South-Britain, and gradually migrated to the north. This hypothefis is more rational than the idle fables of ill-informed fenachies, who bring the Caledonians from diftant countries. The bare opinion of Tacitus, (which, by-thebye, was only founded on a fimilarity of the perfonal figure of the Caledonians to the Germans of his own time) tho' it has ftaggered fome learned men, is not fufficient to make us believe, that the antient inhabitants of North-Britain were a German colony. A difcuffion of a point like this might be curious, but could never be fatisfactory. Periods fo diftant are fo involved in obfcurity, that nothing certain can be now advanced concerning them. The light which the Roman writers hold forth is too feeble to guide us to the truth, thro' the darkness which has furrounded it.
and faw the blue-eyes of Erin, Ros-crana, daughter of heroes, light of Cormac's race.Nor forgot did my fteps depart: the kings gave their fhields to Car-ul: they hang,, on high, in Col-amon, in memory of the past.-Sons of the daring kings, ye bring back the days of old.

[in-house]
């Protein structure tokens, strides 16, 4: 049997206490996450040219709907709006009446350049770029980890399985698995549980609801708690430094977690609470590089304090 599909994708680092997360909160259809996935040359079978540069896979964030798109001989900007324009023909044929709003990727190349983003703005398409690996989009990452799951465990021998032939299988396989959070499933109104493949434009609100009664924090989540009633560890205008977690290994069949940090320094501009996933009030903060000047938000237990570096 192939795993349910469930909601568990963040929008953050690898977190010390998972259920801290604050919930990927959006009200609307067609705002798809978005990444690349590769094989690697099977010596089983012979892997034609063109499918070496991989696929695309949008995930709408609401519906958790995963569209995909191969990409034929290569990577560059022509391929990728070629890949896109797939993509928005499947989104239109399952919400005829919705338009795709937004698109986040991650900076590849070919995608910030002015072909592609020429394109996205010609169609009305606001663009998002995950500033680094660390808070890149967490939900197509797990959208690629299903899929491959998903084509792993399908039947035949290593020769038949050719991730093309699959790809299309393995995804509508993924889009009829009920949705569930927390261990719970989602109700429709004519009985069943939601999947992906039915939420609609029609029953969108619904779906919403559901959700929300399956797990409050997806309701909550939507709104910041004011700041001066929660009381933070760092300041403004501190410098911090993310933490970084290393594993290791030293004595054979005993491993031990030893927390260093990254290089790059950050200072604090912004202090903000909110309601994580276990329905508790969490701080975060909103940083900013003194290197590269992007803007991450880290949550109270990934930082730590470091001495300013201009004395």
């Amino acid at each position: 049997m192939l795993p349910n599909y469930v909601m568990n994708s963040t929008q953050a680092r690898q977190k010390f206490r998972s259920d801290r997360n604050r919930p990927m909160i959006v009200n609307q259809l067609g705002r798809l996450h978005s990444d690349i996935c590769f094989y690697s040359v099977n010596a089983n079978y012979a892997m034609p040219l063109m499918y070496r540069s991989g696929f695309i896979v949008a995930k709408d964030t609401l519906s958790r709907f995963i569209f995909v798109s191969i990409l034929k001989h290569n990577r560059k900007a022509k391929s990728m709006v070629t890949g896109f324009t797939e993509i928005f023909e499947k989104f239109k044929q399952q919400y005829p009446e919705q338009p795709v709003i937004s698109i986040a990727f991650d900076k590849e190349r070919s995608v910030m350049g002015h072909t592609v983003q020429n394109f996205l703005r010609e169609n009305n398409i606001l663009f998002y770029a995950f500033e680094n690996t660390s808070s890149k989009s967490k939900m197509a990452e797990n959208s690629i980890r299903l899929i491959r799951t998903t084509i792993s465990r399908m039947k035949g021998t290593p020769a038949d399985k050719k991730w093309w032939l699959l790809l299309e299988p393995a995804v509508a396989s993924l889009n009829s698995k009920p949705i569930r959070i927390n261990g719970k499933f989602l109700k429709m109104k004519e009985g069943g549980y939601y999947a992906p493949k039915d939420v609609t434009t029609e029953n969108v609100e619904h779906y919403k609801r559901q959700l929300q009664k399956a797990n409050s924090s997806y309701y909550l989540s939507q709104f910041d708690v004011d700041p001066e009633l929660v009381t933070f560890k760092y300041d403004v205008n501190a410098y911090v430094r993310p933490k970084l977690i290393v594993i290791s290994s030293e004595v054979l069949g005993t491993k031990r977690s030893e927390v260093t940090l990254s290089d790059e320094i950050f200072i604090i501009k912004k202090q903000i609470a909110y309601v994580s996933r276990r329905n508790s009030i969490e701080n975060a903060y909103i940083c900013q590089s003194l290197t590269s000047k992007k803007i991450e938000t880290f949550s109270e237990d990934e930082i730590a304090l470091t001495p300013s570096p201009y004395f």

CAR-UL placed the oak of feafts. He took two boffes from our fhields. He laid them in earth, beneath a stone, to speak to the hero's "When battle, faid the king, fhall roar, and our fons are to meet in wrath; my race fhall look, perhaps, on this ftone, when they prepare the fpear.-Have not our fathers met in peace, they will fay, and lay afide the fhield?"
NIGHT came down. In her long locks moved the daughter of Car-ul. Mixed with the harp arofe the voice of white-armed Colna-dona.Tofcar darkened in his place, before the love of heroes. She came on his troubled foul, like a beam to the dark-heaving ocean: when it bursts from a cloud, and brightens the foamy fide of a wave*.
* Here an episode is intirely loft; or, at least, is handed down fo imperfectly, that it does not deferve a place in the poem.